9) Match/Opp.- 5/10- Taka has wrestled a varying degree of talent, having the opportunity to wrestle in Japan in several organizations and here in the States, but not many different matches. I can't really remember any stipulation bouts he's been in, which doesn't necessarily make you a bad wrestler; it just indicates lack of storyline for you or a feud you were involved in. In the WWF, Taka's most notable feud was with Brian Christopher over the Light Heavy weight belt, which Taka never lost to him. But, in Japan, he has had a long running competitive feud with the man that trained him and put him to work, The Great Sasuke. Taka actually chose his name to mock Sasuke, the name he gave his promotion. From the beginning of Taka's career, he was choosing to put himself at odds with one of Japan's most loved characters. And it paid off. That feud help fuel the financial stability of Michinoku Pro and build a loyal fan base that still exsists today. Even the WWF itself brought this rivalry to the States at an In Your House event in July of 1997.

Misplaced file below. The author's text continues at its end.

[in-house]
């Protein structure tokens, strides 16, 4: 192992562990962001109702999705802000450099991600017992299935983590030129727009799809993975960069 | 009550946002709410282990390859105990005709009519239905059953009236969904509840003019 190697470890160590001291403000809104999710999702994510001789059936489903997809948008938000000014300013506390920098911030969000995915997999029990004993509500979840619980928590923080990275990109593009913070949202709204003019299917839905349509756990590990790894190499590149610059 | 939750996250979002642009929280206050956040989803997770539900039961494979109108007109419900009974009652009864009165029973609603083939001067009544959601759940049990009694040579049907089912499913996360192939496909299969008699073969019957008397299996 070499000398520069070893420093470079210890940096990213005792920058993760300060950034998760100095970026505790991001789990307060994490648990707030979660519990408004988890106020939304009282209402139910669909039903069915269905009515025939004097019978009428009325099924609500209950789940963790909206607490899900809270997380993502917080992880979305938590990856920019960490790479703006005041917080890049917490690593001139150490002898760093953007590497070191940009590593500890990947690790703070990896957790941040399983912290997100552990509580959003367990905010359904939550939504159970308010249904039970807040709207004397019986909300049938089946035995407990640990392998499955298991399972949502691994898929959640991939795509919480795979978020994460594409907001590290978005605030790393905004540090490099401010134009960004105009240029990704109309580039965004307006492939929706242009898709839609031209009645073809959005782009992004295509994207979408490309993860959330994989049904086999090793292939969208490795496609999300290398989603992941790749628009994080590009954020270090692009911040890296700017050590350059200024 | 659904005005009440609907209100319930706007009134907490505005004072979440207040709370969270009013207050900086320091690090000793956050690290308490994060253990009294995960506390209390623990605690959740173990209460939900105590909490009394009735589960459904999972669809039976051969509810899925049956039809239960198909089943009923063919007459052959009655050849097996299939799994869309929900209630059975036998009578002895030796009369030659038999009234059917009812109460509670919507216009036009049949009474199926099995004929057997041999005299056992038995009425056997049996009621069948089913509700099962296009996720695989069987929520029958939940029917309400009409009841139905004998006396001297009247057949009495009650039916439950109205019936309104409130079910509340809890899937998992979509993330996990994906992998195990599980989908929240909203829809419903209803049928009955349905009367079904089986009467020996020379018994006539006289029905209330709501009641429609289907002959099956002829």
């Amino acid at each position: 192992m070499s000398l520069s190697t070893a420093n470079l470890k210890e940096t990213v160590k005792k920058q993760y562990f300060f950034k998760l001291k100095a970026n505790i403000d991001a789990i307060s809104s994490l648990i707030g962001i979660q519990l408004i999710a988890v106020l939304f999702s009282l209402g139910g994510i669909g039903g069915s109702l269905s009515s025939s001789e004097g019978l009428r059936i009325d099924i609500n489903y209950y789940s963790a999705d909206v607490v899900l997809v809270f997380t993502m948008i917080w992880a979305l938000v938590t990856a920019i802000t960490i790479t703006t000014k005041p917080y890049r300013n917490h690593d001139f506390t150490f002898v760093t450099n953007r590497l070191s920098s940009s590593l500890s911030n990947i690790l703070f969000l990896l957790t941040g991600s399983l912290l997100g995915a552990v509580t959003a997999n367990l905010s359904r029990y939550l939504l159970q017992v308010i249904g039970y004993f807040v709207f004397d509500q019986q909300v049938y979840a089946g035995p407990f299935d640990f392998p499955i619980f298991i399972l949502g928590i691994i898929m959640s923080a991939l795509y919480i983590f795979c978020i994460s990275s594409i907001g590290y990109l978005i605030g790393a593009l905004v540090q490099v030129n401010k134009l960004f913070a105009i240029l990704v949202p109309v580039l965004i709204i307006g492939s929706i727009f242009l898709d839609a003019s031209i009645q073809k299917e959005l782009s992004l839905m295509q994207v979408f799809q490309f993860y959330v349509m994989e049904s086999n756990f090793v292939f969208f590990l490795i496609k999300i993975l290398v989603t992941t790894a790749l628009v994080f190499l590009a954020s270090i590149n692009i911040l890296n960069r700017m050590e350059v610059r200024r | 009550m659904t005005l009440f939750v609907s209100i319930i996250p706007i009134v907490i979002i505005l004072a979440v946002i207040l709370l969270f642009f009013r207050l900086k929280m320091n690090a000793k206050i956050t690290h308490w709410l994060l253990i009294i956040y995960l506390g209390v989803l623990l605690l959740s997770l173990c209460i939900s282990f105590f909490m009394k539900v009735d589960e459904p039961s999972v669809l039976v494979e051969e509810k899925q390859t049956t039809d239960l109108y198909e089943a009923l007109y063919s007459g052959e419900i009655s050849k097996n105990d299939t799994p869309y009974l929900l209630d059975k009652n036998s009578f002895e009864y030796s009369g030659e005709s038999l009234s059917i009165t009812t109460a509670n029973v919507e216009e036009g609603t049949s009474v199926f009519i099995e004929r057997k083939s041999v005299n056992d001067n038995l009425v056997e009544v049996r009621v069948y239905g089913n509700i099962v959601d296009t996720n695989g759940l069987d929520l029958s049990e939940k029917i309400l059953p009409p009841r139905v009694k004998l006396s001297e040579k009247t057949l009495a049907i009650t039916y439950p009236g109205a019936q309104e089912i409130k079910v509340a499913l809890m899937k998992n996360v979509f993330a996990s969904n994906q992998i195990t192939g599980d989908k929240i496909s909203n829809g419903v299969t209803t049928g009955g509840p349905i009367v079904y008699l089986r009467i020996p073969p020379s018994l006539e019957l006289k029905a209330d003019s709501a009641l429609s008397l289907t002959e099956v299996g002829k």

10) Gutcheck- 5/10- Of all of Taka's work, his best lies in his home promotion, Michinoku Pro. That's where the heart and soul of his work resides and where he will best be known to wrestling fans for. His time in the WWF was relatively mediocre after his debut, and whether due to not given the opportunity or lack of motivation, his work stands as being good, but not great. The same can be said for ECW. This category is not meant to be an insult, but I don't believe Taka ever peaked in his career, and I would like to have seen him go that extra mile in becoming a huge star for people to remember for years to come.
Final Score- 6
PO: Thumbs Middle
PS. I would like to give credit to obsessedwithwrestling.com for information needed for this article.